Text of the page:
Did your charette make also use of physical or material elements, in addition to digital ones?
Yes, we actually used almost only non-digital tools, if we exclude cameras and smartphones. We leveraged basic arts and crafts supplies – such as cardboard and glue, for example – to “make tangible” the concepts our participants proposed. We believe it is a precious resource for people to express their idea, to visualize them, to share them. And that is extremely valuable, and you often get that ”Oh, that’s what you mean” moment that otherwise wouldn’t have happened. And at least one of those cheap mock-ups was actually shown on stage during the final public presentation, when one of our participant acted out how a special pair of glasses would function in one of the scenarios we developed. Using one’s own body, in addition to material components, is an immediate form of communication that is particularly effective: not only it looks real and it’s understandable, but acting out can even change someone’s perception of a concept.
In this conclusive analysis, we tease out two aspects of the Ideal Lab charette. First, we focus on the explicit choice not to use personas as a design method, and its implications for the overall process. Finally, we delve deeper in the concept of “scenarios”, which constitutes the final deliverable of this charette.
DESIGNING FOR PERSONAS, OR DESIGNING FOR PEOPLE?
“We don’t design for personas, we design for people” was a powerful statement made by Birgitta Ralston during the closing presentation of the charette’s results. This sparked a discussion with the audience, represented here through the considerations by Felipe Escobar Vega, practicing designer and co-author of this chapter, who observed the Ideal Lab charette and, in his design education and practice, had often used personas as a tool to model citizens.
Personas are a well-known design method, introduced by Lene Nielsen in 1998, referring to the Greek word for ‘mask’. As practitioners work with personas to develop new products, they metaphorically wear their users’ mask to understand them and their needs. As Nielsen argued, “to put yourself in the shoes of the users gives you an idea about what their wishes are and how they will use the product to be designed, whether it is a website, a mobile phone, or a new bike. Also, a persona makes it possible to create a clear idea about what the user will use the product for and in what situation or context the product is to be used”. As Ralston & Bau criticize the use of personas as a design method, Escobar Vega reflects: “This was a challenging argument to interpret from my own industrial design background. After all, during my Master studies, I was taught that personas are one of the few ways to summarize preliminary design research.” And this use of personas as ‘short-cuts’ towards understanding users is almost taken for granted by many designers nowadays. As Escobar Vega puts it, “design school trained me to turn to personas as a way to remove biases and help create empathy within the entire team for users.” But, in the end, personas are bona fide simplifications and characters created by the designers themselves as supports for their process. Ralston & Bau warn against implicit biases that might be inadvertently transferred into personas, and call instead for dialogue with real people which, they guarantee, are way more interesting and inspiring.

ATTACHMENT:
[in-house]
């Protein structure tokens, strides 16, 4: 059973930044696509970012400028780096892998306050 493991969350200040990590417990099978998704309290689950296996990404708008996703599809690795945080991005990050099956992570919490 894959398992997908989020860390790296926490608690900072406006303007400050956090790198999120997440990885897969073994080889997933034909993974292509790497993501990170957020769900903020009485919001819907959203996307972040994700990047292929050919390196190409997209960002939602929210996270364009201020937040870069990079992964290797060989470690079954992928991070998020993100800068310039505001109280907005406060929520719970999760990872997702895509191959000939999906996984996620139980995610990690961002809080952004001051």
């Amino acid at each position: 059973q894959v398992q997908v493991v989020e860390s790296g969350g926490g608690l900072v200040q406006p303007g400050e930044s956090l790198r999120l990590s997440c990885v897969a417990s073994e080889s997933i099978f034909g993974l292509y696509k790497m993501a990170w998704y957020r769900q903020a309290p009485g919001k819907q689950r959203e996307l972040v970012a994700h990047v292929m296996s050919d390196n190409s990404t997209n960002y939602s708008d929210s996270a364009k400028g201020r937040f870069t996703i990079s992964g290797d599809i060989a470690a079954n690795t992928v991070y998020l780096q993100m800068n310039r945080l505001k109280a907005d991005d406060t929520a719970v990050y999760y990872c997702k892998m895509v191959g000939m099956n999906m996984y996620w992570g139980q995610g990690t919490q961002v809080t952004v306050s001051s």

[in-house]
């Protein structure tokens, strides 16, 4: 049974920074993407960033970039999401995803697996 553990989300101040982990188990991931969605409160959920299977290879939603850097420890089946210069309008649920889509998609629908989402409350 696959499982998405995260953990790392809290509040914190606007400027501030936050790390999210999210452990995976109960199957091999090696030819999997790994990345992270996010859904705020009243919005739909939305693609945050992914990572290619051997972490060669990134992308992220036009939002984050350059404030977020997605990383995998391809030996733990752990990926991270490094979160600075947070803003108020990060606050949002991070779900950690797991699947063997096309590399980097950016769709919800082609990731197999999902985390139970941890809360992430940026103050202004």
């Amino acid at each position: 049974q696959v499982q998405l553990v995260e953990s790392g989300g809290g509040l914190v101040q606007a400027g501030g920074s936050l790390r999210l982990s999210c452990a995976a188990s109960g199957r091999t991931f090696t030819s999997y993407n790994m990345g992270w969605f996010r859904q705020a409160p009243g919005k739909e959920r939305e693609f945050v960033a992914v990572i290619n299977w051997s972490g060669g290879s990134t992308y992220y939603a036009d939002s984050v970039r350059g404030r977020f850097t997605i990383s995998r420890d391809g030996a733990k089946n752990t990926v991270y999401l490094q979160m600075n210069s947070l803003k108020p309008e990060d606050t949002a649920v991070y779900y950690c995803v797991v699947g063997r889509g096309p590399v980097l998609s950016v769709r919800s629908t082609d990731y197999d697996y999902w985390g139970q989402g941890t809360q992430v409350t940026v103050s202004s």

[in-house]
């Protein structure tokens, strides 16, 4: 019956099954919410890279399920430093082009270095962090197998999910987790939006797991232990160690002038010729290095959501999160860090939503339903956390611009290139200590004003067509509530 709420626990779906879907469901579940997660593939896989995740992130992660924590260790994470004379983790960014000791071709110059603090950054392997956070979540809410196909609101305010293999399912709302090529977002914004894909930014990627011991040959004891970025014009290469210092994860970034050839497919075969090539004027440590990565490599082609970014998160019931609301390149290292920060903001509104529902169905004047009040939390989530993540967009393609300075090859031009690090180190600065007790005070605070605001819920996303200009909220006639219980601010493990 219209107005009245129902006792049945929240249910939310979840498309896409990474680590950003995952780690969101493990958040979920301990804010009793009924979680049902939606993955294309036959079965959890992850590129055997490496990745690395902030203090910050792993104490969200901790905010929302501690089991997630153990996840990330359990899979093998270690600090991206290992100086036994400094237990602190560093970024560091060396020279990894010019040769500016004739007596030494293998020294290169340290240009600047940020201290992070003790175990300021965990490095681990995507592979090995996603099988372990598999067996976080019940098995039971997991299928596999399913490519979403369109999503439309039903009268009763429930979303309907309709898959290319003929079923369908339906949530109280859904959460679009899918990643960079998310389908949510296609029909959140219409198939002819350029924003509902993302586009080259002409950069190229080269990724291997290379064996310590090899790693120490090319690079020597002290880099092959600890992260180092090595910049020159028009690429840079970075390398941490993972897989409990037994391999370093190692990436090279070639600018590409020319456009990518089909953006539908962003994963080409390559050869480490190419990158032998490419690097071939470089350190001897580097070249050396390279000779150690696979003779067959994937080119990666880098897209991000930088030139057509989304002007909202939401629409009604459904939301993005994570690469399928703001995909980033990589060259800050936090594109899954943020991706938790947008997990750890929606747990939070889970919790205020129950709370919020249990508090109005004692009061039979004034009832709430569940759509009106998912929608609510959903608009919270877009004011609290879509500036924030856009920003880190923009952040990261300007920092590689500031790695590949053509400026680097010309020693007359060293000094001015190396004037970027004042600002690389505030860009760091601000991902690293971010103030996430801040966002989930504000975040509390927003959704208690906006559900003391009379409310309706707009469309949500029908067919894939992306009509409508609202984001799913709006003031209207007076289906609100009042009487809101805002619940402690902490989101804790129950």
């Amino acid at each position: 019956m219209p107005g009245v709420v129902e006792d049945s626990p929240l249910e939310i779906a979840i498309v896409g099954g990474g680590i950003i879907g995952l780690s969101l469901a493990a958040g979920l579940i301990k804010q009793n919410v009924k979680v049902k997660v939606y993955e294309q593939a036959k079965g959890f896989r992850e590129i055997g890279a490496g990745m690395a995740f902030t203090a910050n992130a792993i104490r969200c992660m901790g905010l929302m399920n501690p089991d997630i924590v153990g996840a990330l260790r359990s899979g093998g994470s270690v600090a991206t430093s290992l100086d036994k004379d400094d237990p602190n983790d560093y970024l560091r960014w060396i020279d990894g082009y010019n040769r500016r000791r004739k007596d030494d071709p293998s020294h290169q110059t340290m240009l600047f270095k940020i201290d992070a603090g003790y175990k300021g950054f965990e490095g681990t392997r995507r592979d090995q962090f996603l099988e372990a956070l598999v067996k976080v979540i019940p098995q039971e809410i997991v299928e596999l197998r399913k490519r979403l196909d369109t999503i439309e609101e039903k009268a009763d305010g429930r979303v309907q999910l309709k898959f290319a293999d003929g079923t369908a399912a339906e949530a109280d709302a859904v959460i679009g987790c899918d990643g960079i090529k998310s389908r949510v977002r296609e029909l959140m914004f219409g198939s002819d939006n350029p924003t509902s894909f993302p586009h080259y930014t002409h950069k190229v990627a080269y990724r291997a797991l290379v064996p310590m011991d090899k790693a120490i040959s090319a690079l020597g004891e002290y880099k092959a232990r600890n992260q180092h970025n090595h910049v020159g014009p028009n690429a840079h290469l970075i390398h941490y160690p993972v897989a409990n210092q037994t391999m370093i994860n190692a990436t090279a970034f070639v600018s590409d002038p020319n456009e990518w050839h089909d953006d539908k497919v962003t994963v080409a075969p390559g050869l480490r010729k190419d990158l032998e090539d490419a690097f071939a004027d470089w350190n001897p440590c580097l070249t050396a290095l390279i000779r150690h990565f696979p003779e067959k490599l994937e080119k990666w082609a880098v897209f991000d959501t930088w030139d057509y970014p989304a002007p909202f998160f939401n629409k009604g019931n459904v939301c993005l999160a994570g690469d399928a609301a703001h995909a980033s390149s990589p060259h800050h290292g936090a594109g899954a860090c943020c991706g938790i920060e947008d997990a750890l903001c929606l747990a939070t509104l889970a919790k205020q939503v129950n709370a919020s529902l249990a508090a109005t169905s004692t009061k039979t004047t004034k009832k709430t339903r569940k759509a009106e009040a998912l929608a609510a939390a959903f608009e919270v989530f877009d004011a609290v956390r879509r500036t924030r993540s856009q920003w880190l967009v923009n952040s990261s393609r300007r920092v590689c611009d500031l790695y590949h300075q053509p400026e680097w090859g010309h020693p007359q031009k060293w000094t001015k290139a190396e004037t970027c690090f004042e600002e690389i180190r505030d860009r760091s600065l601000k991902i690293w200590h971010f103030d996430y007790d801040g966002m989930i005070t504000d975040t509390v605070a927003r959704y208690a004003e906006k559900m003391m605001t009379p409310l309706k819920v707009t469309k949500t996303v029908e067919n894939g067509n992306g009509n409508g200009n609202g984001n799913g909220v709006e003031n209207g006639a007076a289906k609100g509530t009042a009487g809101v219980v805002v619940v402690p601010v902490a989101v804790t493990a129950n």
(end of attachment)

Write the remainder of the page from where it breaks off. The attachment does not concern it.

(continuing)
As a design method, personas are still relatively new, and many practitioners tend to intuitively reinterpret them. Moser. introduced a protocol to generate personas, emphasizing how they should be based on data, be it quantitative (e.g. statistics provided by an institutional stakeholder), qualitative (e.g. a grounded-theory analysis of ethnographic observations and interviews), or both. Let us compare this to Ralston & Bau’s argument that designers sometimes produce biased personas according to their preconceptions, leading for instance to imagine senior users as frail and isolated even though this might not always be the case. The Ideal Lab’s criticism of personas and Moser et al.’s study converge on one key point: personas should not be generated without data to support them. To create them relying only on one’s own personal experience and expectations is a lazy short-cut that should be avoided. And this is where Ralston and Bau’s emphasis on “talking to people” becomes crucial. When one does not have time and resources for a large-scale study to support the creation of ‘proper personas’, the Ideal Lab’s suggestion is to just skip them and focus on actual users with in-depth, empathic interviews and use them in lieu of abstract representations.
In the end, the Ideal Lab charette produced two design scenarios, “Movable Knowledge Bazaar” and “Imaginary Lines”, which were presented as conclusions to this process. As we analyse the methodology demonstrated by Ralston and Bau, it is worth delving deeper in the exact meaning of “scenario” in this specific design context. To do so, we refer first to a document published in 2015 by the Ideal Lab project as a report on their “Replanted Identity” project, where they articulate more in details the process they followed. In that text, they address their workshop process, which tasks a number of